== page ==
Open-Faced Omelets Rival Sandwiches
Folding closed an omelet means you might be missing out on sky-high fillings chockful of flavor and nutrients. Instead, think about your egg base like a tortilla below a tall tostada or like the foundation of famed French tartine open-faced sandwiches that resemble works of art.
You could use two eggs rather than the three or four that often go into preparing fluffy omelets with little to show inside.
Vegetables, lean meats and cheeses are all good choices. After the omelet is cooked, create the tallest stack possible, warming the ingredients before serving. Following are some ideas for topping your cooked open-faced omelet. All ingredients are to taste.
While the open-faced omelet is cooking, in a wok in a small amount of peanut oil, carefully stir-fry bok choy, water chestnuts, lemongrass, mushrooms and green beans with lite soy sauce, Worcestershire sauce and Chinese five-spice powder.
EASY AND CHEESY
Layer low-fat cheddar and pepperjack cheese, brie and bite-sized chunks of cooked turkey and ham and drizzle with Dijon mustard and strawberry all-fruit spread (sold in the jam aisles of most supermarkets).
ONE FUN DATE
While the open-faced omelet is cooking, warm and slightly caramelize mandarin orange pieces and slices of kiwi. Sprinkle with coconut flakes and finely chopped dates.
Melt whipped cream cheese and, as it's melting, stir in nuts and seeds you've toasted, such as hazelnuts, sliced almonds, pine nuts, pumpkin seeds and sunflower seeds.
BELIEVE IN BEANS
Top with cooked pinto, black and white beans, salsa, crushed tortilla chips, nonfat sour cream and guacamole.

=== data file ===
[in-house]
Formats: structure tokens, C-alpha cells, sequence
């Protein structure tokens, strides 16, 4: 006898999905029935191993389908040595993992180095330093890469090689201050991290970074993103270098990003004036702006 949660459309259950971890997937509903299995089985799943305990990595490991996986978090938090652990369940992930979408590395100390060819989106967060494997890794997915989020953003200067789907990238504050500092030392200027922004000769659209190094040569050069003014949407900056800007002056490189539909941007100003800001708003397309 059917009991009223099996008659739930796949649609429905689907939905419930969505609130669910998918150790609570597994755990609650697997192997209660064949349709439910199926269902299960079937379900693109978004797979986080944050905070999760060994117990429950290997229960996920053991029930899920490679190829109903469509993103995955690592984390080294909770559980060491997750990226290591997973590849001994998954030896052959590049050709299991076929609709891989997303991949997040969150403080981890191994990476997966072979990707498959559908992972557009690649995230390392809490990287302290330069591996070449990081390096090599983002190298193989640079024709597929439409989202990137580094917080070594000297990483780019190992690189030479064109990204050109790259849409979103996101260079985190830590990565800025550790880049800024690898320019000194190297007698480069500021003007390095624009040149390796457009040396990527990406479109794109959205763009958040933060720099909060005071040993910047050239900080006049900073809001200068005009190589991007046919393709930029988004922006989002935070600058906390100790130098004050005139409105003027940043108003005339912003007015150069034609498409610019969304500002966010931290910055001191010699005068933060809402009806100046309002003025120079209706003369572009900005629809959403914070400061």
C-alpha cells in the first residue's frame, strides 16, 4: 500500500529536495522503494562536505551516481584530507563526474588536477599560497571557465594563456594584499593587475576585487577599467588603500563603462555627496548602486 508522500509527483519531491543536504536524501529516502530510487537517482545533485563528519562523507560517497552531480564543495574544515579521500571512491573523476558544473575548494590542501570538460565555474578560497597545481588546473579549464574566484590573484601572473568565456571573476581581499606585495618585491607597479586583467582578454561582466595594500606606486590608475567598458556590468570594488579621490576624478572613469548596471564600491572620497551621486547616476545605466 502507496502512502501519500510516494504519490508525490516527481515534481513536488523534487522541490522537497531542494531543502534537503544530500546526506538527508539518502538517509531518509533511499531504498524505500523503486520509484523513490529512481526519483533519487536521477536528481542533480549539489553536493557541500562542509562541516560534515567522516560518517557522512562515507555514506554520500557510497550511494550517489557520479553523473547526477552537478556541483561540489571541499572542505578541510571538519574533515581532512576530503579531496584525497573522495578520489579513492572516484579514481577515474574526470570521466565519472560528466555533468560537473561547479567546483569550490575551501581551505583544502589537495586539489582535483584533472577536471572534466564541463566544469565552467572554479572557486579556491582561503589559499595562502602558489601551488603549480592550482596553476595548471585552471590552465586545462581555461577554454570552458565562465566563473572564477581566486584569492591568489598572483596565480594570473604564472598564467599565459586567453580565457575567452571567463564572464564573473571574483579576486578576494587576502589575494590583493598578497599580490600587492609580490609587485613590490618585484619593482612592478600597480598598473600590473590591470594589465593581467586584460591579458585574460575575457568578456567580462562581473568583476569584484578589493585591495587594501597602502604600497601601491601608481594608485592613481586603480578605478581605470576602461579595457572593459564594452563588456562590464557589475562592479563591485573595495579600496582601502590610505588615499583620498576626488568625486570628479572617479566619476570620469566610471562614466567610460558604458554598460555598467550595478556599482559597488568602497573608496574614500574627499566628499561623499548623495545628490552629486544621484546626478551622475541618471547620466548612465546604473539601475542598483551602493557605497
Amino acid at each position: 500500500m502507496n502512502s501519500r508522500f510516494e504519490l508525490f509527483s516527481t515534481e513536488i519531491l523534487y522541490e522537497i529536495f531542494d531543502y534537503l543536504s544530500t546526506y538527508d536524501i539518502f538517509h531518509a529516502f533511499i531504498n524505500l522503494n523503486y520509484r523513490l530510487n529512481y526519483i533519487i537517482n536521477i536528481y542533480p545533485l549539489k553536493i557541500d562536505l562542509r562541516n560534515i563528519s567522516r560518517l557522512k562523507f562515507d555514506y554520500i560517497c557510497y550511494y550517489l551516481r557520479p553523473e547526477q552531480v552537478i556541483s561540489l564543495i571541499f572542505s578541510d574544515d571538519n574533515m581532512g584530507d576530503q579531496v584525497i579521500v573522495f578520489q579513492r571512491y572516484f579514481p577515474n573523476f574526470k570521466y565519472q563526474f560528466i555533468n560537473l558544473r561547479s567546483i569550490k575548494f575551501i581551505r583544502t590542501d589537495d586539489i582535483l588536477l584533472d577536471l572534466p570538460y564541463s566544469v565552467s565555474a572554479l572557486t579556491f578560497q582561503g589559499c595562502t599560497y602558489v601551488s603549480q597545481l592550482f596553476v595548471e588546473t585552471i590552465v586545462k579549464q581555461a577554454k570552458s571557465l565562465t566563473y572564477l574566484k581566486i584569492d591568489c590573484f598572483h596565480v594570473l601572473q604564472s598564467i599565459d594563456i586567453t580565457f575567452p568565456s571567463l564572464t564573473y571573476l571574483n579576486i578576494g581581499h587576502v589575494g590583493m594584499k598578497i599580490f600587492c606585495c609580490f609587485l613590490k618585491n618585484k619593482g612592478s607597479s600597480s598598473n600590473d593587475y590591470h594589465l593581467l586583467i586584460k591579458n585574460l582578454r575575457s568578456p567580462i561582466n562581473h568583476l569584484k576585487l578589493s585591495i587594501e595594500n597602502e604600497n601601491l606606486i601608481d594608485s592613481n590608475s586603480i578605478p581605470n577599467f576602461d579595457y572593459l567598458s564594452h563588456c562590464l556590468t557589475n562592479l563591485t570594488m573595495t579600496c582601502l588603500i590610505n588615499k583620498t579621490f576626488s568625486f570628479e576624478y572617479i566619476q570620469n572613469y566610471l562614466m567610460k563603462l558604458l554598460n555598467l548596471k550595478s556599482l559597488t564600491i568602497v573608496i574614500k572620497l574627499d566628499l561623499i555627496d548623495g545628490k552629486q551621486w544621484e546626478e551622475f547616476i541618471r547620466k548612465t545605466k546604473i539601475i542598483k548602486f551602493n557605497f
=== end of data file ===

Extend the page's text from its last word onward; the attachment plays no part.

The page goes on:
While the open-faced omelet is cooking, carefully fry chickpeas until crispy and season with curry powder. Top omelet with the chickpeas, sesame seeds and cooked ground lamb.
MINI MEATBALLS FOR MAXIMUM FLAVOR
Top with grilled zucchini and cauliflower, Swiss cheese and cooked mini meatballs.
Roast bite-sized pieces of red, blue and Russet potatoes, coat with olive oil and freshly ground black pepper. Saute scallions, red and white onions.
THE SPIN IS ON SPINACH
Saute spinach, peas and corn and mix with cooked Italian sausage, ricotta cheese and garnish with freshly grated Parmesan cheese.
AFTER-WORK GOURMET COOKBOOK SHELF
If open-faced omelets lead to cravings for more such adventures, a tasty option is "On Toast: Tartines, Crostini, and Open-Faced Sandwiches" by Kristan Raines. The toasts are little works of art and flavor fests and reflective of their international roots. Choices are as diverse as roasted broccoli and spicy hummus; blistered tomatoes and burrata; and blood oranges and honeyed ricotta. Homemade spreads are bountiful. Recipes are thoughtfully presented seasonally.
Lisa Messinger is a first-place winner in food writing from the Association of Food Journalists and the author of seven food books, including "Mrs. Cubbison's Best Stuffing Cookbook" and "The Sourdough Bread Bowl Cookbook." To find out more about Lisa Messinger and read features by other Creators Syndicate writers and cartoonists, visit the Creators Syndicate website at www.creators.com.